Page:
Review — DeepFace: Closing the Gap to Human-Level Performance in Face Verification
In this paper, DeepFace: Closing the Gap to Human-Level Performance in Face Verification, (DeepFace), by Facebook AI Research, and Tel Aviv University, is briefly reviewed. In this paper:
- Face image is under 2D & 3D face alignments.
- Then the aligned face is input to DeepFace network for face verification.
This is a paper in 2014 CVPR with over 5900 citations. (Sik-Ho Tsang @ Medium)
- Face Alignment
- DeepFace: Network Architecture
- Experimental Results
1. Face Alignment
- (a): The detected face, with 6 initial fiducial points.
- (b): The induced 2D-aligned crop.
- (c): 67 fiducial points on the 2D-aligned crop with their corresponding Delaunay triangulation, triangles are added on the contour to avoid discontinuities.
- (d): The reference 3D shape transformed to the 2D-aligned crop image-plane.
- (e): Triangle visibility w.r.t. to the fitted 3D-2D camera; darker triangles are less visible.
- (f): The 67 fiducial points induced by the 3D model that are used to direct the piece-wise affine warpping.
- (g): The final frontalized crop.
- (h): A new view generated by the 3D model (not used in this paper).
Analytical 3D modeling of the face is proposed that based on fiducial points, which is used to warp a detected facial crop to a 3D frontal mode.
2. DeepFace: Network Architecture
- Input: 3D-aligned 3-channels (RGB) face image of size 152 by 152 pixels.
- C1: A convolutional layer with 32 filters of size 11×11×3.
- M2: A 3×3 max pooling layer with a stride of 2.
- C3: Another convolutional layer that has 16 filters of size 9×9×16.
- The purpose of these three layers is to extract low-level features, like simple edges and texture.
- L4, L5, L6: These subsequent layers are locally connected, like a convolutional layer they apply a filter bank, but every location in the feature map learns a different set of filters, since different regions of an aligned image have different local statistics.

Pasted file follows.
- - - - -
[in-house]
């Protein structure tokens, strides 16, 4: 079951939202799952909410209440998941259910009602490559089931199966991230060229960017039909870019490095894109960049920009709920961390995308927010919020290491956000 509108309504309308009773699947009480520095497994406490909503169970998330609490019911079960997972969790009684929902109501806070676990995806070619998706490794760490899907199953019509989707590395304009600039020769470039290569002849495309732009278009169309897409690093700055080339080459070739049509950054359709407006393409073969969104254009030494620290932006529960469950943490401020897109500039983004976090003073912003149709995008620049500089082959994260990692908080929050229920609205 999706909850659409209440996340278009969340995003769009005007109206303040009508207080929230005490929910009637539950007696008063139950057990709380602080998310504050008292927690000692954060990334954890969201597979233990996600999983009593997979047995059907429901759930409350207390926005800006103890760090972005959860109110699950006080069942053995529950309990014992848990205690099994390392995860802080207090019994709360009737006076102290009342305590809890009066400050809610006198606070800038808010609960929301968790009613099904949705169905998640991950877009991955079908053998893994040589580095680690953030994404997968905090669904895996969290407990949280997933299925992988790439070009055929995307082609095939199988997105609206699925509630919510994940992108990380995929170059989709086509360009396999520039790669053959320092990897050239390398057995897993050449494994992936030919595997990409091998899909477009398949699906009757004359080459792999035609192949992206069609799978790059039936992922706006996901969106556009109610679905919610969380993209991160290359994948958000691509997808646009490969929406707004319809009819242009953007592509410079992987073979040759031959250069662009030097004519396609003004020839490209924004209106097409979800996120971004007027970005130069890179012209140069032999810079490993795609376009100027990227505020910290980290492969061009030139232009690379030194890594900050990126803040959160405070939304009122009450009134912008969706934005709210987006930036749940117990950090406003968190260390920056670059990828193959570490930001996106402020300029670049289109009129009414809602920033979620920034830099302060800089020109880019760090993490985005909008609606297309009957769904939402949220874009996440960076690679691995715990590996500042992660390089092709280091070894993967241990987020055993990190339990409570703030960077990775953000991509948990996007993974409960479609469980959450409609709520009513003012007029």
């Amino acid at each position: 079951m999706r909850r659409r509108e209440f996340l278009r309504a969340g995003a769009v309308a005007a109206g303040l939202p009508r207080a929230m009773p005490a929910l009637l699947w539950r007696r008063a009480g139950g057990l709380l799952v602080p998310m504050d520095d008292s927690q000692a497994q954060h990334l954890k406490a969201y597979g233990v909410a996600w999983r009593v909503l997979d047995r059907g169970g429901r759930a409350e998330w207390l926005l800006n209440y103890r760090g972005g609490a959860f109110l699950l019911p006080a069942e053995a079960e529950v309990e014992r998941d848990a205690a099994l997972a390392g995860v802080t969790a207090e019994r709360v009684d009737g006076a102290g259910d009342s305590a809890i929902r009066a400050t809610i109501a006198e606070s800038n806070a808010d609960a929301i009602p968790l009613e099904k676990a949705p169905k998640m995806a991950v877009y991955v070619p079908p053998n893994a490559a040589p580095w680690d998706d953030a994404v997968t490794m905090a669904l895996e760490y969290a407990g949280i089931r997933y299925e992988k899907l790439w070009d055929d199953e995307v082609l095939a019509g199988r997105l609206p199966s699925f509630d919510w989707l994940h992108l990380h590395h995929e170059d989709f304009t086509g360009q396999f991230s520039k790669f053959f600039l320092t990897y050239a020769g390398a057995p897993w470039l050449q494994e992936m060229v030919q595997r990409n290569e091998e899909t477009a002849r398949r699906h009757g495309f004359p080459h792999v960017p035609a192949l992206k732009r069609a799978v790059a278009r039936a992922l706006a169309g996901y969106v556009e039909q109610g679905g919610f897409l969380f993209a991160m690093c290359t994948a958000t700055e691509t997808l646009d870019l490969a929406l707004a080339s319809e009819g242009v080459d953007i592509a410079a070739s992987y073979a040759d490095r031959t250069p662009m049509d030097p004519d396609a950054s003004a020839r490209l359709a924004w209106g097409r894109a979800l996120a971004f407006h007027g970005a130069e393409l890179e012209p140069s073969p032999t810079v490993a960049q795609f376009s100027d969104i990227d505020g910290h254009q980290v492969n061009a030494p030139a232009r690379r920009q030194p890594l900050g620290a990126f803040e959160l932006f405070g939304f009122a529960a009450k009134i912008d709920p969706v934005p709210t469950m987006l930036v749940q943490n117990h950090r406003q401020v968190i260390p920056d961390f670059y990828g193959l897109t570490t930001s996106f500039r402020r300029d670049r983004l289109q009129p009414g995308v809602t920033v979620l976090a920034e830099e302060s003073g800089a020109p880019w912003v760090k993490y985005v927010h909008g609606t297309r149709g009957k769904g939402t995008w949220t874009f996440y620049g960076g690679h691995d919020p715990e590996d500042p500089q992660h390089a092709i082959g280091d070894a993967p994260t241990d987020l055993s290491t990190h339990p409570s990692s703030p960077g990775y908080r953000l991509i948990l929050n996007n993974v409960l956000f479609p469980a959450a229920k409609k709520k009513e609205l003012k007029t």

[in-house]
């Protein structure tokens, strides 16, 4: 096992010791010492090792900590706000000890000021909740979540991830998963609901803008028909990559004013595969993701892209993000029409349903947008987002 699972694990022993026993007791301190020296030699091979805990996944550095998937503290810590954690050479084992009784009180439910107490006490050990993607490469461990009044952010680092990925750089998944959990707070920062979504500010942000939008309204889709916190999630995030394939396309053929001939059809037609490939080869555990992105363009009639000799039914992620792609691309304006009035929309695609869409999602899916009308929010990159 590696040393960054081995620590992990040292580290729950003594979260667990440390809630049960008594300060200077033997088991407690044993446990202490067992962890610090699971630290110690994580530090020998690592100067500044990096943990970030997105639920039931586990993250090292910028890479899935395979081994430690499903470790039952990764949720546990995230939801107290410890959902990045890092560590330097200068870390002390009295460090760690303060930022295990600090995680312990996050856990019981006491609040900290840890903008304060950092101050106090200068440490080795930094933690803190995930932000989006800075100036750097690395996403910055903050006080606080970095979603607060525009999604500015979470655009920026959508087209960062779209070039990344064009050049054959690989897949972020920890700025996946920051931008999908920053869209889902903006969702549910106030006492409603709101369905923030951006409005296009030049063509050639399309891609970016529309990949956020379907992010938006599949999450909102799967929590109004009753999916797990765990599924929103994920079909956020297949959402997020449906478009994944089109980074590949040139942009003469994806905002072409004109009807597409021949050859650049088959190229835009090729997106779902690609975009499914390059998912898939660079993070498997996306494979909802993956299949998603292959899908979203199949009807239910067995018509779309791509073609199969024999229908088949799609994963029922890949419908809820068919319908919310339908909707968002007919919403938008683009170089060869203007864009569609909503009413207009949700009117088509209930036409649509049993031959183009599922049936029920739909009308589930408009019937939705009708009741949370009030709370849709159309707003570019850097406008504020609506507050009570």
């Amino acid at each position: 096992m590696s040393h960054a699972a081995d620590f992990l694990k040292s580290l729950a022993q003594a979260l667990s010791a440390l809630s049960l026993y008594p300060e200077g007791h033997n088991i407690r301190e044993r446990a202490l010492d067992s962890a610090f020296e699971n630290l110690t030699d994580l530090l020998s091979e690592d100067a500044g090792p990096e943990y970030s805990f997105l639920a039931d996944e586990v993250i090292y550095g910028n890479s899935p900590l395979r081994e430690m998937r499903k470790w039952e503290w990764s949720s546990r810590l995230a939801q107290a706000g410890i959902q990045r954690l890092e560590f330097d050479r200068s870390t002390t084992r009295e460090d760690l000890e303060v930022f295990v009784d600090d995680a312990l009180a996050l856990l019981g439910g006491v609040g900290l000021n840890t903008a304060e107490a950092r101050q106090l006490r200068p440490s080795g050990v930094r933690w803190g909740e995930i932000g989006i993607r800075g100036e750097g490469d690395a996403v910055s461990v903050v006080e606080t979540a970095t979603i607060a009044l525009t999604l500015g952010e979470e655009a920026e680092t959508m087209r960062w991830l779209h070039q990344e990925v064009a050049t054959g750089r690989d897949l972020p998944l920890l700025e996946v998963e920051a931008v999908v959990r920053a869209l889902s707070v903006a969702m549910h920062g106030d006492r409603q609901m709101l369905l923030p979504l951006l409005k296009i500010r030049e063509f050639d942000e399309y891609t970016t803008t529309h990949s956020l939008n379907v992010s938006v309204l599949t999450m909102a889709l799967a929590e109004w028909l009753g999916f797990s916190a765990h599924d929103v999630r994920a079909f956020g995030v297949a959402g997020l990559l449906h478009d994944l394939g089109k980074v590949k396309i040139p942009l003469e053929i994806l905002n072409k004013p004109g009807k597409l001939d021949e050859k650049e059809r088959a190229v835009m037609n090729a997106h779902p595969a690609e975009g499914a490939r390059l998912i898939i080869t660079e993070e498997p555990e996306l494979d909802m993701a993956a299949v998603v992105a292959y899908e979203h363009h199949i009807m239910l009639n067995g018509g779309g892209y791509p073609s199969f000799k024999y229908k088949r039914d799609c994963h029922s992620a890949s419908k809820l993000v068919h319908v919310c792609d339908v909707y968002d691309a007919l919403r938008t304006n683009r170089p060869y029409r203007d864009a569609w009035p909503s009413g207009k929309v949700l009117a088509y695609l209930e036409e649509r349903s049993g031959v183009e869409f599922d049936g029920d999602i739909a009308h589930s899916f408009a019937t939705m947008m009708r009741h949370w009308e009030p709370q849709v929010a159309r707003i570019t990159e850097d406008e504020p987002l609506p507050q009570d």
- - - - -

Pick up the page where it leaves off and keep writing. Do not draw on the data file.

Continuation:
- For example, areas between the eyes and the eyebrows exhibit very different appearance and have much higher discrimination ability compared to areas between the nose and the mouth.
- In other words, the architecture of the DNN is customized by leveraging the fact that the input images are aligned.
- F7, F8: Finally, these top two layers are fully connected. These layers are able to capture correlations between features captured in distant parts of the face images, e.g., position and shape of eyes and position and shape of mouth.
- ReLU is used.
- Dropout is applied only to the first fully-connected layer.
2.2. Training Loss
- The output of the last fully-connected layer is fed to a K-way softmax (where K is the number of classes) which produces a distribution over the class labels.
- Thus, the probability assigned to the k-th class is the output of the softmax function:
- The goal of training is to maximize the probability of the correct class (face id). Thus, cross-entropy loss is used.
- Given an image I, the representation G(I) is then computed using the described feed-forward network. This G(I) is then normalized.
3. Experimental Results
3.1. LFW Dataset
- DeepFace-single obtains 95.92% to 97.00% accuracy. (Unsupervised meaning training is performed on the other dataset. And no fine-tuning.)
- With 4 DeepFace-single models ensembled, DeepFace-ensemble obtains 97.15% to 97.35% accuracy, outperforms other SOTA approaches.
3.2. YTF Dataset
- An accuracy of 91.4% is obtained, which reduces the error of the previous best methods by more than 50%.
- Note that there are about 100 wrong labels for video pairs, recently updated to the YTF webpage. After these are corrected, DeepFace-single actually reaches 92.5%.
3.3. Computational Efficiency
- Using a single core Intel 2.2GHz CPU, the operator takes 0.18 seconds to extract features from the raw input pixels.
- Efficient warping techniques were implemented for alignment; alignment alone takes about 0.05 seconds.
- Overall, the DeepFace runs at 0.33 seconds per image.
[2014 CVPR] [DeepFace]
DeepFace: Closing the Gap to Human-Level Performance in Face Verification